The Reed family Student Art Gallery on the first floor of the Hess Center opened on October 8th in the hopes of promoting the arts program. Ms. Permelia Pryor Reed specifically gave this space in memory of her husband, Mr. Joseph Verner Reed and in honor of their sons: Adrian, Nathaniel, Samuel, and Joseph. This is the first time that Deerfield has ever had a space devoted specifically to student artwork. It is open to students from the studio art, architecture and photography program to display their pieces.
Art Teacher Mr. David Dickinson hopes that it will eventually “highlight all of the work of the many students who continue their study of visual arts past the AP level, as having work displayed in this space is intended as a destination.”
The first works being exhibited in this student space are those of Mr. Dickinson’s Topics Tutorial: Studio Art class — Ines Bu ’18, Adeliza Grace ’18, Hannah Kang ’18, Sofia Novak ’18, Julian O’Donnell ’18, and Maxime Pitchon ’19 — the largest tutorial class Mr. Dickinson can recall.
There are two different projects on display at the moment, both of which are focused around the theme of “no eyes,” a product of Mr. Dickinson’s and Dr. Manning Curtis’s collaboration. The concept of “no eyes” came about from Mr. Dickinson’s “attempt to try and get [his] students to be as single-minded as possible when working on an assignment, to try and block out external noise.”
Dr. Curtis explained his involvement in the project: “Mr. Dickinson approached me because of my work in teaching trance visualization to both patients and students. We discussed ways of deepening the blind experience.”
The first project Mr. Dickinson and Dr. Curtis created, Monoideism: Path to Blind Insight, involved the Tutorial students being blindfolded and placed into a trance by Dr. Curtis, in order to approach their canvas with the unconscious, creative part of their mind, ready to create art. By completely engaging themselves in the activity, the students were able to enter a transitive state of mind at any time, using the trigger word “pencil.” Mr. Dickinson also expanded the project’s scope by including a conscious portion to the project where students added white paint to their work in order to accentuate different parts of their compositions.
Maxime Pitchon ’19 noted, “The artwork I produced in a transitive state was definitely a departure from what I normally produce.” According to Pitchon, it was an eye-opening experience for the Tutorial students, and seeing the finished products was exciting. He continued, “Focusing entirely on the feeling of the charcoal on the page was a very different experience, yet I surprised myself with the final result; being directly engaged in the activity of drawing without sight, I had an unexpectedly pleasing product.”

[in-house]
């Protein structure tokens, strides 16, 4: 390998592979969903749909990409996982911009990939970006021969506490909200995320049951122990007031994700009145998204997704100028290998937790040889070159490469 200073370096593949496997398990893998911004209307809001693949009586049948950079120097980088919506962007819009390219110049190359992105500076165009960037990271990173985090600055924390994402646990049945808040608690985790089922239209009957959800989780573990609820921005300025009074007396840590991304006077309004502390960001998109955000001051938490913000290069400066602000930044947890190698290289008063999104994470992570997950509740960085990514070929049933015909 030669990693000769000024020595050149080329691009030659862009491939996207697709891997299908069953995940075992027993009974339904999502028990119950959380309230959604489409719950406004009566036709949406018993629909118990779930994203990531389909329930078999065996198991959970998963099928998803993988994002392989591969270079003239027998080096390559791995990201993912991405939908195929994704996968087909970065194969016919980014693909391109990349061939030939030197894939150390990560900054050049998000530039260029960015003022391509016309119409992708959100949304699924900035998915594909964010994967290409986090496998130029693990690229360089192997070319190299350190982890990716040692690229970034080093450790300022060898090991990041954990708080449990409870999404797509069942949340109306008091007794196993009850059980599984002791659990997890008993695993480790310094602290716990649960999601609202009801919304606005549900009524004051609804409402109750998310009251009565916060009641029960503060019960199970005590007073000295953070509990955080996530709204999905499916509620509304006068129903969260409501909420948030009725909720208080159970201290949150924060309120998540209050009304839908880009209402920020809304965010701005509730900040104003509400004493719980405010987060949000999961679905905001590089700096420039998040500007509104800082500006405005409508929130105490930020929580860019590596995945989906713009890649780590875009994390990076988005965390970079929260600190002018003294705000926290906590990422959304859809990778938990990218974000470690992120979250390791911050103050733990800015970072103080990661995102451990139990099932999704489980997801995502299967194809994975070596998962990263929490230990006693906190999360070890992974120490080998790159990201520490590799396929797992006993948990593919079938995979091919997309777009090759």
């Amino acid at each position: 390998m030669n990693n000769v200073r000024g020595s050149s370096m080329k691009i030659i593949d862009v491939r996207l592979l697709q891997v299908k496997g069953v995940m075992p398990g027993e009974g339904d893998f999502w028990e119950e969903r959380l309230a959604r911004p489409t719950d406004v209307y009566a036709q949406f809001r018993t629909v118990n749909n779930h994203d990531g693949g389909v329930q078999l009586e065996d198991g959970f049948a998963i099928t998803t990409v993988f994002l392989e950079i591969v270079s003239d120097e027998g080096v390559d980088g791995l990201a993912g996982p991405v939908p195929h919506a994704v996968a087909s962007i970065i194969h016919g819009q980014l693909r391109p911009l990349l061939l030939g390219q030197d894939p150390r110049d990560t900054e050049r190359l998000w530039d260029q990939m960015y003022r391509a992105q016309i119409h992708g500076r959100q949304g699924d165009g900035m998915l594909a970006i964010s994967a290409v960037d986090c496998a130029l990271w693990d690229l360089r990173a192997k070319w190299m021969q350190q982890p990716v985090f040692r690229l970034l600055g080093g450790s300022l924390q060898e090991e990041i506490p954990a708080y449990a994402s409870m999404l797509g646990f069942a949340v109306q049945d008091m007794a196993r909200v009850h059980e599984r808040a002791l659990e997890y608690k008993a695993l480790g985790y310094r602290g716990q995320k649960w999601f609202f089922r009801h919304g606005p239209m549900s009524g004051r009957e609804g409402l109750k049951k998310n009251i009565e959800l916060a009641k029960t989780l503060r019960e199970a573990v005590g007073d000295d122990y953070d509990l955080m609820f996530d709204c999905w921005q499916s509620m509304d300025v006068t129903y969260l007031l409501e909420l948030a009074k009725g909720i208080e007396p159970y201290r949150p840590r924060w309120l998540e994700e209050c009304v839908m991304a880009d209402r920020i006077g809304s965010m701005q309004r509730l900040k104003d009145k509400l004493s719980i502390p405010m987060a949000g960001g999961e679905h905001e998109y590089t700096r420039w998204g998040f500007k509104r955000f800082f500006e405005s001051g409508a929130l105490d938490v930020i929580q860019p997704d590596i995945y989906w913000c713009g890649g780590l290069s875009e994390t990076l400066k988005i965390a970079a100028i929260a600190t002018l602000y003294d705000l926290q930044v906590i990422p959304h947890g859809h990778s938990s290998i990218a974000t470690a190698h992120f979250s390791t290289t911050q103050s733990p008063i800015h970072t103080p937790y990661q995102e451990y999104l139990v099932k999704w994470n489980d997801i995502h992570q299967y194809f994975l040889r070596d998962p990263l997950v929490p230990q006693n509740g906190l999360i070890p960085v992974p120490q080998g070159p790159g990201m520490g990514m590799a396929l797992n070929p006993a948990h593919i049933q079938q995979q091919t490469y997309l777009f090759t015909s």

The second project also employed the “no eyes” theme. Students had a photo of their face, and then drew themselves from the nose down, with their drawing instrument of choice grit between their teeth. This project taught the students patience and focus, which was Mr. Dickinson’s goal in assigning it.
According to Ines Bu ’18, “The piece was one of the largest that we’ve worked on so far, so it was challenging in many aspects. Mr. Dickinson has told us throughout the years to always be patient in doing our art, but I never really figured out what that meant until this assignment came around.” She believes that the assignment allowed her to improve her technique and skills by working solely with a pencil, but most importantly, Bu learned “that sometimes taking a break, stepping away, and reevaluating the piece later is the most efficient way to make progress.”
Regarding the new gallery space, Sofia Novak ’18 stated, “In the past, we only had the von Auersperg Gallery, which was mostly limited to professional artists. We are proud of our work, and we are glad to have this wonderful venue to share our artwork with the community.”